The required PIV rating could be resolved by initially substituting a test diode with a high voltage rating, and scoping later.

    This left only the unknown junction capacitance, Cj, and reverse recovery time, Trr. This is the time that a diode remains conducting when suddenly switched from forward to reverse biased. I had to figure out a way to measure these parameters. Not with exotic equipment; just enough to get in the ballpark – in other words, a function generator with a falltime of 40ns, and a 100MHz scope, which was all I had to work with.

    The test setup was easy: Drive the diode-under-test (DUT) with a 5V pulse – DC offset set mostly negative to bias the diode on only during positive peaks. Scope both sides of the DUT and trigger on the turn-off edge. Varying the DC voltage offset controls the DUT forward voltage and conduction current. Measure the DUT conduction current as the voltage dropped across its series 50Ω resistor.

    Based on the above measurements, the UF4004 or UF4007 would be a good choice to substitute for the unknown fast-recovery DUT.

  44. Tomi Engdahl says:

    Differential/Single-Ended High Frequency Probe

    Testing for small discontinuities on non-planar PCBs is now possible on a 40GHz VNA or very fast TDR because of the durable and repeatable probe design. Twinax and coaxial cable can be probed directly.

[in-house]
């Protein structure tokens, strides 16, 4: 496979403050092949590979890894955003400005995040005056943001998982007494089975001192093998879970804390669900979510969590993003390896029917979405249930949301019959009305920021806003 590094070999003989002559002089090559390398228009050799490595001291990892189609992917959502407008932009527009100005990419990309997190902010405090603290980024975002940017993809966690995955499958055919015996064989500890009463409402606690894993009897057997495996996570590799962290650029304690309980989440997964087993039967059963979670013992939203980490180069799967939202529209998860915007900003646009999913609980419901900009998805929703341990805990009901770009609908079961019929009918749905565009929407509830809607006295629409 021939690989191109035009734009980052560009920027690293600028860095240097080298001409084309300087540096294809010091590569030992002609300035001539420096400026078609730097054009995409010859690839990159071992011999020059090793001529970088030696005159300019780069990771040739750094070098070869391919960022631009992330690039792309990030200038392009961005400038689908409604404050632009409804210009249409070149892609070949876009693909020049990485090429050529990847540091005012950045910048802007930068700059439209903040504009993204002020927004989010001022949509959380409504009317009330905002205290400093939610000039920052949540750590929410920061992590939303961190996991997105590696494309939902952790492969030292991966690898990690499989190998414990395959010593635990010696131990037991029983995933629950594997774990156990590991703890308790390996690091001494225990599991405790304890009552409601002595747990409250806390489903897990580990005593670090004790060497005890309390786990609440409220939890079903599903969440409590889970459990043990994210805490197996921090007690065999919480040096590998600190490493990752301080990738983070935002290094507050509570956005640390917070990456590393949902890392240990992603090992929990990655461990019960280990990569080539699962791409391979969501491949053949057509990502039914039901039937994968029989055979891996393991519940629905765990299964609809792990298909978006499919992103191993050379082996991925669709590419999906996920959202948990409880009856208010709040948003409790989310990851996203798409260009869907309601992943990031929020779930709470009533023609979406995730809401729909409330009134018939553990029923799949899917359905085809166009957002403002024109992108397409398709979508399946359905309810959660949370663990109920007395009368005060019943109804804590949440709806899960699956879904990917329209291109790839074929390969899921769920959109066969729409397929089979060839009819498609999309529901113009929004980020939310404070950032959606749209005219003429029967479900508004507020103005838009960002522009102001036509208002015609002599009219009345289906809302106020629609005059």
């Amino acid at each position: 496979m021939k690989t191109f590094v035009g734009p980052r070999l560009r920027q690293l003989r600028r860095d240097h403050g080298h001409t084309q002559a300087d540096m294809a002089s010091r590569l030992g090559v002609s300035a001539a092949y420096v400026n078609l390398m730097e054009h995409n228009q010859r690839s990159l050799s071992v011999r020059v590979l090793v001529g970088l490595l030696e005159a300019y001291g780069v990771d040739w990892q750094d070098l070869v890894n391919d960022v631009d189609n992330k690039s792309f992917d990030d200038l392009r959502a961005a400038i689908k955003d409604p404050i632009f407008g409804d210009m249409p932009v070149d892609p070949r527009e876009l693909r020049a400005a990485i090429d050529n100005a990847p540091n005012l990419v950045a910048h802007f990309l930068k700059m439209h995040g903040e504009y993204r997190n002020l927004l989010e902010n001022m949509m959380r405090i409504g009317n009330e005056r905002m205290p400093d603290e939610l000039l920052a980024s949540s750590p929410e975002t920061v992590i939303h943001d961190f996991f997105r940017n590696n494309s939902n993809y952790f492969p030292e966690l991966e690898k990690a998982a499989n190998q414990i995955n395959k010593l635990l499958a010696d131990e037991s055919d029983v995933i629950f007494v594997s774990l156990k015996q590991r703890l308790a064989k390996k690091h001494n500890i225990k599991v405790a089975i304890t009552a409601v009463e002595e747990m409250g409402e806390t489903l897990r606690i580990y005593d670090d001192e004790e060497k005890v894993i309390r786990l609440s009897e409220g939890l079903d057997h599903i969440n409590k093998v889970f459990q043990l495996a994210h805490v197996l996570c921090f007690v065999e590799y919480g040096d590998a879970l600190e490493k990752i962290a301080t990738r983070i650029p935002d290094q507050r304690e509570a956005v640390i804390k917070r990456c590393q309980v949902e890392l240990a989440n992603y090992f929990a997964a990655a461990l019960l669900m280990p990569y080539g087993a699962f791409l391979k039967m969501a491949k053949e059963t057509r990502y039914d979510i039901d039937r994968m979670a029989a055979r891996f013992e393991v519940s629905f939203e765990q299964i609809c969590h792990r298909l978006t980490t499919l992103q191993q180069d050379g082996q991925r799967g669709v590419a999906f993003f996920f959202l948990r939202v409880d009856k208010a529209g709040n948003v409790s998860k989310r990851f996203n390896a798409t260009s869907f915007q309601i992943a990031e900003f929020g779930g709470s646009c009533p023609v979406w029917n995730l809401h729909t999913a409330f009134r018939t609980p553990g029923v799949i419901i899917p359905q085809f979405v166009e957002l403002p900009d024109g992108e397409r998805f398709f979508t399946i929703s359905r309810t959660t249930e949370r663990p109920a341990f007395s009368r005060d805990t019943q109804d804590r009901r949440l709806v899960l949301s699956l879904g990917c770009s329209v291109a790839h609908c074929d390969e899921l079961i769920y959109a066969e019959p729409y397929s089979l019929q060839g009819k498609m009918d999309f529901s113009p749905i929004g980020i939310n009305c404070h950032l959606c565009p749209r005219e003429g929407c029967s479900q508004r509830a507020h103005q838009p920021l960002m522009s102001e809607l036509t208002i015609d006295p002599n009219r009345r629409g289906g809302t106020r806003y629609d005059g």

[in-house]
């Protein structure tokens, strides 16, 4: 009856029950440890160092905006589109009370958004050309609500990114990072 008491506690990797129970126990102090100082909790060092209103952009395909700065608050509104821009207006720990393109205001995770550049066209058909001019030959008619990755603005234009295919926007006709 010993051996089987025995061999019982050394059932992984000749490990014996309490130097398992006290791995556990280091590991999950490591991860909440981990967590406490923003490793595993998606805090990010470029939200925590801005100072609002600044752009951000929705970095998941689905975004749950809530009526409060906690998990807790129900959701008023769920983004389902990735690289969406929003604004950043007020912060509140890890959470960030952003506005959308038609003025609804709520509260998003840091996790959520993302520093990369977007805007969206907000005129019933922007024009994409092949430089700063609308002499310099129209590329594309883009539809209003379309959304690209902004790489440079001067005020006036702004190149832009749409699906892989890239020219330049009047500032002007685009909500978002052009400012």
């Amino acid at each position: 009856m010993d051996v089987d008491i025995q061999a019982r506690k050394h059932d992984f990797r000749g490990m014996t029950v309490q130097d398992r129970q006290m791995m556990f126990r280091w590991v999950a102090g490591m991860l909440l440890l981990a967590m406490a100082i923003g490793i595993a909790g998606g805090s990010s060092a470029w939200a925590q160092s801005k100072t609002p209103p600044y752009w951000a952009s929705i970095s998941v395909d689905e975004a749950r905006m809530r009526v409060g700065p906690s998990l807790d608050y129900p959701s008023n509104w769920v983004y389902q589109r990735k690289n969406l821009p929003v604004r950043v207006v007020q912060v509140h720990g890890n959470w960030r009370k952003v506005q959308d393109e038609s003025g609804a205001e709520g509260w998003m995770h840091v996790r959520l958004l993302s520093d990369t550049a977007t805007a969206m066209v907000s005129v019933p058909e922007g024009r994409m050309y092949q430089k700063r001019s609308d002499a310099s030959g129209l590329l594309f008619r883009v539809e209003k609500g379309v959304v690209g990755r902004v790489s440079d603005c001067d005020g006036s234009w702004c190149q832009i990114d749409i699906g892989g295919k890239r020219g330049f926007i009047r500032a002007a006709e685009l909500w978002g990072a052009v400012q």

45. Tomi Engdahl says:

    Create a stimulus-response system with an AWG and digitizer
    Arthur Pini , Greg Tate & Oliver Rovini -March 02, 2016

    Many devices and systems don’t require a stimulus signal for you to test them. But, when it comes to amplifiers, filters, transmitters, receivers, digital interfaces, or any system that requires an input signal, you’ll have to generate it and measure the output. Modular digitizers and arbitrary waveform generators (AWGs) let you test one or more devices that need input signals. Combining the two products in one system provides very cost effective and efficient way to meet an extensive range of automated test requirements.

    AWG’s let you generate almost any waveform, analog or digital. Consider a simple test for determining the frequency characteristics of an amplifier or filter. The test requires a signal source with a bandwidth greater than that of the device under test.